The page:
“I am sure the trip that will forever make part of me will be Antarctica. We met people that have the ability to make us seat back on our chair and think about how special this place is and how nature is beautiful without any intervention of the human being. They are an inspiration. Never forget that world doesn't need humans, but are humans that need the world. You go from not knowing people at all and you get close to them and you just let them go. Go back to your life and move on. It seems that for a moment it was like a dream. It was a reality that I can’t touch anymore. There were multiple highlights in this trip but one of my favourites was when we were on top of the mountain and we had to seat down and be quiet for 5 minutes and just take everything in that paradise had to give us. I remember being next to Evelina and thinking "this is how life should be enjoyed and there is nothing more pleasurable than being here". In the end of the trip I couldn't believe that is was over. I want to thank my mom, Dr. Abella and the students that went on the trip for making this trip one of the best moments of my life.”

 

A Day by Day Story

by Dr. Anna Abella, (HS Science and Biology Teacher)

 

All started on Boxing Day afternoon when we met at the airport for a long long trip to Ushuaia.

 

When we finally arrived we were in for a treat, meeting the rest of the 23 educators and 66 students. First workshops on Wild life; Water, Ice & Climate Change; and Exploration & History. And then an Argentinian Asado!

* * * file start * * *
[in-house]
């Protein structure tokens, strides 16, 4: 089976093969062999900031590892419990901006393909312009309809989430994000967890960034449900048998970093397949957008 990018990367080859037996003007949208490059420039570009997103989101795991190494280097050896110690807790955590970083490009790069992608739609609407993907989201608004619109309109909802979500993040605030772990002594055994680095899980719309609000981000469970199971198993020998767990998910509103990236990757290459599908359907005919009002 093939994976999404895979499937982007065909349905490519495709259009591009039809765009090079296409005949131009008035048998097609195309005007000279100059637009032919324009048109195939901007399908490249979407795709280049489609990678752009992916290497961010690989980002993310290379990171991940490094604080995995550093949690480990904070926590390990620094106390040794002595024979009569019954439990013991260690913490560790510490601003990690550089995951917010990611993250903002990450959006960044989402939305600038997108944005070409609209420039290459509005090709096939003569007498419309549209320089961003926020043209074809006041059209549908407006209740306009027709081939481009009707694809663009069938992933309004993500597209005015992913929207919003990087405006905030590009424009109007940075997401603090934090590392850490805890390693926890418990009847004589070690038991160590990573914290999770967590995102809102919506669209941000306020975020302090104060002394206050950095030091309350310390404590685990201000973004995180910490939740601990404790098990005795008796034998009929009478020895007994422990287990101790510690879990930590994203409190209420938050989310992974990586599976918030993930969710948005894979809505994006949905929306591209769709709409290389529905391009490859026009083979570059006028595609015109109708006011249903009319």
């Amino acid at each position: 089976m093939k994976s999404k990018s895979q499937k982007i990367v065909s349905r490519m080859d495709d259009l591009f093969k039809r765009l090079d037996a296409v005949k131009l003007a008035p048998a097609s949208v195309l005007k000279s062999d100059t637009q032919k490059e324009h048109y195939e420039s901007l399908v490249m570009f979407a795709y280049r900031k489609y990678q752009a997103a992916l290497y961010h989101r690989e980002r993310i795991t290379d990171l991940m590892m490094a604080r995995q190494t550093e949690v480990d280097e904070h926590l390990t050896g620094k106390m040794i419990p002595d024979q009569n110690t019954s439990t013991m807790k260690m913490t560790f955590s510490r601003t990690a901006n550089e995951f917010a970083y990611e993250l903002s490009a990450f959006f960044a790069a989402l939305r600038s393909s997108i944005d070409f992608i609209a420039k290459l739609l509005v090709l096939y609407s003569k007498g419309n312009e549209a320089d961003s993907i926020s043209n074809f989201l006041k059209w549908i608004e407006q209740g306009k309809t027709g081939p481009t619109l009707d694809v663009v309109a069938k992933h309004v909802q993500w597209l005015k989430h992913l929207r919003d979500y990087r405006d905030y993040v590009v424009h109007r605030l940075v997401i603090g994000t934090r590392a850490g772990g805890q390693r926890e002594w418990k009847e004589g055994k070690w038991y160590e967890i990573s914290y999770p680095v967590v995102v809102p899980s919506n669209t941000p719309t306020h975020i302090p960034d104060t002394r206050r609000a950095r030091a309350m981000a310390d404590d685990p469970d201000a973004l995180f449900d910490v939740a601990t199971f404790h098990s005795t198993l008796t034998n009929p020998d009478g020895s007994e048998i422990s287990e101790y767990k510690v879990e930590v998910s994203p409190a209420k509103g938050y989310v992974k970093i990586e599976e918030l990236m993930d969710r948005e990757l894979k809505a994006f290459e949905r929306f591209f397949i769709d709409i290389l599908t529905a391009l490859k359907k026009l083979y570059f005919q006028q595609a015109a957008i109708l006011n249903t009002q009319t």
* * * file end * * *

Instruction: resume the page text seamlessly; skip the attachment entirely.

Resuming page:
We spent the first day of our trip in Ushuaia; a walk in the Martial National Park with amazing views of the city, the glacier and the Beagle channel. That evening we embarked into the MW Ushuaia that was to be our home for the following 10 days.

Frist two days on board were spent crossing the Drake Passage, the ship rocked but everybody kept telling us how lucky we were and how calm were the waters! During these days, lectures and workshops continued, we needed to learn as much as we could before getting to the Antarctica, this way we could appreciate it to it full.

Finally we saw land on the horizon and there we were. Our first Antarctica encounter was a zodiac cruise around Elephant Island, were we saw our first penguins, a colony of chinstraps and some leopard seals waiting for a good penguin bite. Plankton was also collected so we could then study it in the lab we set up on board. Elephant Island is known for being were explore Schackelton wintered whilst trying to find help for his crew trapped further south by the ice.